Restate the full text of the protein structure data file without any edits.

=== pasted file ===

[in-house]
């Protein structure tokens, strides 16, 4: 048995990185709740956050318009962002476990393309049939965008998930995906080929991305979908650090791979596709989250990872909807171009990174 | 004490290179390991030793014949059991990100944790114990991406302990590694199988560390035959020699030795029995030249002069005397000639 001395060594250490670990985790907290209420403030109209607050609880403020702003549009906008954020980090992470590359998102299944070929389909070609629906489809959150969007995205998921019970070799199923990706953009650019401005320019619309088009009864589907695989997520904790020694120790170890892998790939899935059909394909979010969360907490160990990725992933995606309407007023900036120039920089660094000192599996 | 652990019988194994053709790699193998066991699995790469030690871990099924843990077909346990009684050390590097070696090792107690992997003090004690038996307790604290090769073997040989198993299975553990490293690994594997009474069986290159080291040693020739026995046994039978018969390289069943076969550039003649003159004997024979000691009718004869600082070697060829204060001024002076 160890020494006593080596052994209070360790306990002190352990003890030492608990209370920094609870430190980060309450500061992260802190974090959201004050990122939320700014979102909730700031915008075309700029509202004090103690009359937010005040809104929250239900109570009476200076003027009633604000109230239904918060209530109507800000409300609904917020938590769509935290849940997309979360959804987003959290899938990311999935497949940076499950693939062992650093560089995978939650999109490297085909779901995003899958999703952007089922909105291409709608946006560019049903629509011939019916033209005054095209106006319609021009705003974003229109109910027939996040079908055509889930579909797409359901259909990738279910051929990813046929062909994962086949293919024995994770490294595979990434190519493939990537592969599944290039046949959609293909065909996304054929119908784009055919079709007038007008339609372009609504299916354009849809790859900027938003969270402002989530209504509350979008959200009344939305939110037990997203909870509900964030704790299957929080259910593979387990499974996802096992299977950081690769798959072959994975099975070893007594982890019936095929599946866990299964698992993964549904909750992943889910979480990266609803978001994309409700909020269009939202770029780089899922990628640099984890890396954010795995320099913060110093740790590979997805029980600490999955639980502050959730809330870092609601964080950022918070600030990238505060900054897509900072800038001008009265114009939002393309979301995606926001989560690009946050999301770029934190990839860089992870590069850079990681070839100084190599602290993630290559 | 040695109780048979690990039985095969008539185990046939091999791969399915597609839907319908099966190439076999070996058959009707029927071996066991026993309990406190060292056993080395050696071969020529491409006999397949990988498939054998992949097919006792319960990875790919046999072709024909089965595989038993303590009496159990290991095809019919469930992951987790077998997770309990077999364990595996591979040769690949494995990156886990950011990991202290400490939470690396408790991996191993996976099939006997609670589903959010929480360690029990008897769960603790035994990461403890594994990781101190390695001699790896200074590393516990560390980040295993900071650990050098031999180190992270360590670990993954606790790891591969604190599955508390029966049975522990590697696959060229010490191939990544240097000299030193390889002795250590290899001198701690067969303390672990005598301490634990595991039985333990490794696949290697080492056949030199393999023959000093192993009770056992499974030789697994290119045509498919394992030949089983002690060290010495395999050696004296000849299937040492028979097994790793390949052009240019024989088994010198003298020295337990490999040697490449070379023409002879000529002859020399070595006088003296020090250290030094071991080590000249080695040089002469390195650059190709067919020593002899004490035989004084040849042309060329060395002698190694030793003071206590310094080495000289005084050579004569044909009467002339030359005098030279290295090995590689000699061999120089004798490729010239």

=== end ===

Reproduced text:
[in-house]
């Protein structure tokens, strides 16, 4: 048995990185709740956050318009962002476990393309049939965008998930995906080929991305979908650090791979596709989250990872909807171009990174 | 004490290179390991030793014949059991990100944790114990991406302990590694199988560390035959020699030795029995030249002069005397000639 001395060594250490670990985790907290209420403030109209607050609880403020702003549009906008954020980090992470590359998102299944070929389909070609629906489809959150969007995205998921019970070799199923990706953009650019401005320019619309088009009864589907695989997520904790020694120790170890892998790939899935059909394909979010969360907490160990990725992933995606309407007023900036120039920089660094000192599996 | 652990019988194994053709790699193998066991699995790469030690871990099924843990077909346990009684050390590097070696090792107690992997003090004690038996307790604290090769073997040989198993299975553990490293690994594997009474069986290159080291040693020739026995046994039978018969390289069943076969550039003649003159004997024979000691009718004869600082070697060829204060001024002076 160890020494006593080596052994209070360790306990002190352990003890030492608990209370920094609870430190980060309450500061992260802190974090959201004050990122939320700014979102909730700031915008075309700029509202004090103690009359937010005040809104929250239900109570009476200076003027009633604000109230239904918060209530109507800000409300609904917020938590769509935290849940997309979360959804987003959290899938990311999935497949940076499950693939062992650093560089995978939650999109490297085909779901995003899958999703952007089922909105291409709608946006560019049903629509011939019916033209005054095209106006319609021009705003974003229109109910027939996040079908055509889930579909797409359901259909990738279910051929990813046929062909994962086949293919024995994770490294595979990434190519493939990537592969599944290039046949959609293909065909996304054929119908784009055919079709007038007008339609372009609504299916354009849809790859900027938003969270402002989530209504509350979008959200009344939305939110037990997203909870509900964030704790299957929080259910593979387990499974996802096992299977950081690769798959072959994975099975070893007594982890019936095929599946866990299964698992993964549904909750992943889910979480990266609803978001994309409700909020269009939202770029780089899922990628640099984890890396954010795995320099913060110093740790590979997805029980600490999955639980502050959730809330870092609601964080950022918070600030990238505060900054897509900072800038001008009265114009939002393309979301995606926001989560690009946050999301770029934190990839860089992870590069850079990681070839100084190599602290993630290559 | 040695109780048979690990039985095969008539185990046939091999791969399915597609839907319908099966190439076999070996058959009707029927071996066991026993309990406190060292056993080395050696071969020529491409006999397949990988498939054998992949097919006792319960990875790919046999072709024909089965595989038993303590009496159990290991095809019919469930992951987790077998997770309990077999364990595996591979040769690949494995990156886990950011990991202290400490939470690396408790991996191993996976099939006997609670589903959010929480360690029990008897769960603790035994990461403890594994990781101190390695001699790896200074590393516990560390980040295993900071650990050098031999180190992270360590670990993954606790790891591969604190599955508390029966049975522990590697696959060229010490191939990544240097000299030193390889002795250590290899001198701690067969303390672990005598301490634990595991039985333990490794696949290697080492056949030199393999023959000093192993009770056992499974030789697994290119045509498919394992030949089983002690060290010495395999050696004296000849299937040492028979097994790793390949052009240019024989088994010198003298020295337990490999040697490449070379023409002879000529002859020399070595006088003296020090250290030094071991080590000249080695040089002469390195650059190709067919020593002899004490035989004084040849042309060329060395002698190694030793003071206590310094080495000289005084050579004569044909009467002339030359005098030279290295090995590689000699061999120089004798490729010239």